Mar 302010

Obelisk Beach

One day in early March I hitched a ride with some friends across the Harbour Bridge to tiny Obelisk Beach on the Lower North Shore.  It’s my favorite beach in Sydney, but a bit hard to get to without a car, I always thought.

On this fine day, after a couple of hours of snoozing on the sand, I became restless.  My friends weren’t ready to go, so I decided to walk back to the city center.  Given that it had taken no less than forty-five minutes to drive to the beach, and that there’s a major body of water between the here and the there, my mates were, to say the least, skeptical.

But I had looked at the maps and had a plan.  I’d bushwalk along the harbour foreshore track in Sydney Harbour National Park to the Taronga Zoo Wharf then ride a Sydney Ferry to Circular Quay.  From there it’s only a ten or fifteen minute bus ride along Oxford Street to Surry Hills and the Governors.

Submariner Miners' Depot @ Chowder Bay

My route led along Chowder Bay Road, past the remains of the old George’s Head forts, to Ripples Cafe, in the historic Submariners’ Miners’ Depot, built about 1891 by the Royal Australian Navy, which needed to lay mines to protect the harbour.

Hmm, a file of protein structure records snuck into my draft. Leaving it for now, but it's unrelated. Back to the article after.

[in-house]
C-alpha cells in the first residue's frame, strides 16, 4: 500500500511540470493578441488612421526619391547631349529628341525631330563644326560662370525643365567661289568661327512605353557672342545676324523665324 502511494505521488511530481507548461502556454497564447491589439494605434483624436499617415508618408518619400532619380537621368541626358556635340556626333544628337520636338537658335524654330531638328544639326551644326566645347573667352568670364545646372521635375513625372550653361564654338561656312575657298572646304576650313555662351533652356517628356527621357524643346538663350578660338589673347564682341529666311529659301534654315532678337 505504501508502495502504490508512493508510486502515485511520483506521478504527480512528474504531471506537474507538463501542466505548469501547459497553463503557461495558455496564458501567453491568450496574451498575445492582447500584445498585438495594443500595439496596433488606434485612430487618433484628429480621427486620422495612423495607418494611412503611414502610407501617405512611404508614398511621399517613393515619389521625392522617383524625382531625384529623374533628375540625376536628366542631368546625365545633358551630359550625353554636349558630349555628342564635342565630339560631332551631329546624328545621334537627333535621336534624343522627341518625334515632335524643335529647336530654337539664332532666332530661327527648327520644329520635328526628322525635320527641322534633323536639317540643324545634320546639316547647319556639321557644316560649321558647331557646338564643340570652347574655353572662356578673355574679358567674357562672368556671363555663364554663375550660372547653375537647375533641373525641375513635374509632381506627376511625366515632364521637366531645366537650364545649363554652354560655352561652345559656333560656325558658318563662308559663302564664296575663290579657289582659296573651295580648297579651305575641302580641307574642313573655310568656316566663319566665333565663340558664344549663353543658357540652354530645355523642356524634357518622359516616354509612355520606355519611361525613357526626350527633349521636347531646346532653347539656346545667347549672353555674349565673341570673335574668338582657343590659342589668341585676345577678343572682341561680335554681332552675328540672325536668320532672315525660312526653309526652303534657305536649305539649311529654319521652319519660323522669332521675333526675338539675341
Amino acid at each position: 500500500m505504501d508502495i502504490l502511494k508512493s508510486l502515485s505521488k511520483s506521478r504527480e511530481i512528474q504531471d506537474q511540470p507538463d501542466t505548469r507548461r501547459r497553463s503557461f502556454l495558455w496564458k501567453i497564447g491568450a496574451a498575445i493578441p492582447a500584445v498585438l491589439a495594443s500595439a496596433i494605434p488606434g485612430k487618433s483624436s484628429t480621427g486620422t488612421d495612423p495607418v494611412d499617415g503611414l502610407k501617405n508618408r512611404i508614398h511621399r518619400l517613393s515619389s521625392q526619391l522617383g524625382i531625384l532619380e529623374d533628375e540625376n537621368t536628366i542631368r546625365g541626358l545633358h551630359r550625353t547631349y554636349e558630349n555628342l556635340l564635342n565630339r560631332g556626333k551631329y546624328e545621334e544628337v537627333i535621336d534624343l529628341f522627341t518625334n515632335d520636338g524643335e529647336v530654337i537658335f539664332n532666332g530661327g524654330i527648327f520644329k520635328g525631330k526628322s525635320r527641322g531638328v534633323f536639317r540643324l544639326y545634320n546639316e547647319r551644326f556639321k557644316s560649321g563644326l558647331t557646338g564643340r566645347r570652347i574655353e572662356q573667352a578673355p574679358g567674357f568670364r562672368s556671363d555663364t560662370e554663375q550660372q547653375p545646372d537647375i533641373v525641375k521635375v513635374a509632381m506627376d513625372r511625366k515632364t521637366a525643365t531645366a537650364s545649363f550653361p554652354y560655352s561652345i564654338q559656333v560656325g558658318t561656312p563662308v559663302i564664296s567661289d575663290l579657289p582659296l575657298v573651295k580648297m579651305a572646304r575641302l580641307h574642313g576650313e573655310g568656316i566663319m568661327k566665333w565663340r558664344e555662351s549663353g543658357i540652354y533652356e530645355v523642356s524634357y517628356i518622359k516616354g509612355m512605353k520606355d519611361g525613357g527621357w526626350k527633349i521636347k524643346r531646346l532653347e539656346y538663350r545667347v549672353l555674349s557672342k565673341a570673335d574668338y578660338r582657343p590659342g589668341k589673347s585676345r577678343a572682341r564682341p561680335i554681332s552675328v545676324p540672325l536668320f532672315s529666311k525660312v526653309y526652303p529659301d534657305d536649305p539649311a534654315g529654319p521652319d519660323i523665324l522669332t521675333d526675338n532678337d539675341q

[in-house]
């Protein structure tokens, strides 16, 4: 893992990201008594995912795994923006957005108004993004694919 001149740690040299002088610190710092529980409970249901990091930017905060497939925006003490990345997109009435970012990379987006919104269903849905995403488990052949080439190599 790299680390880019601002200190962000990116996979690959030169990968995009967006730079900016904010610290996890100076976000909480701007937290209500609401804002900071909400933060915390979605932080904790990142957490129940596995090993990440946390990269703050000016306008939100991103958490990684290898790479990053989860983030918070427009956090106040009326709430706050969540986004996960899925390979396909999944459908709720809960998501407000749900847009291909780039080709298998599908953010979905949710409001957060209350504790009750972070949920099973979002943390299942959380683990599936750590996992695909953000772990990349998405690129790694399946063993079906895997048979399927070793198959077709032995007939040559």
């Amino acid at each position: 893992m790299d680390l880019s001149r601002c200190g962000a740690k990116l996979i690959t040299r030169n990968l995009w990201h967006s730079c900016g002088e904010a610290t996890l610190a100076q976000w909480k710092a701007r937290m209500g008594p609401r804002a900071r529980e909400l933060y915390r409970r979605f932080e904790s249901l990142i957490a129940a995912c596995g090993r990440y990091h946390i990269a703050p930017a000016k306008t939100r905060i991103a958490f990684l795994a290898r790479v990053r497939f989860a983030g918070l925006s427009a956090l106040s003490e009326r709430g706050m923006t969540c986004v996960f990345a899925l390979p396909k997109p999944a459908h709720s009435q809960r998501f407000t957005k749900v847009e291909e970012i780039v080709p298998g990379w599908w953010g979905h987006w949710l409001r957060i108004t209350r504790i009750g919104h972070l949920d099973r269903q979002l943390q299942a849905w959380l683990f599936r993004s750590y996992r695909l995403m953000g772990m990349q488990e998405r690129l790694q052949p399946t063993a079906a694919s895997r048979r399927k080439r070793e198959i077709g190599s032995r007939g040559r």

Athol Hall

From there it’s only a few steps to the Clifton Gardens Beach.  At the far end of the beach the track climbs into a eucalyptus forest and winds its way around Taylor’s Bay.

He's Two Feet Long!

Once around that bay the track climbs onto Bradley’s Head  and past Athol Hall, built to house entertainments for the sailors.

A few final strides led to the fantastical main gate to the zoo and then down to the ferry wharf.  The ride across the harbour reeled off a spectacular series of world-class views.  We sailed past both the Harbour Bridge and the Opera house.

Tom Hatfield's View from the Zoo

The journey turned out to be a very happy-making rapid trip from remote forest to beehive city center.  The study in contrasts was both stimulating and reassuring – that Sydney can manage to preserve such lands so close to its center and in the face of intense development pressure carries a lesson for urbanites everywhere.

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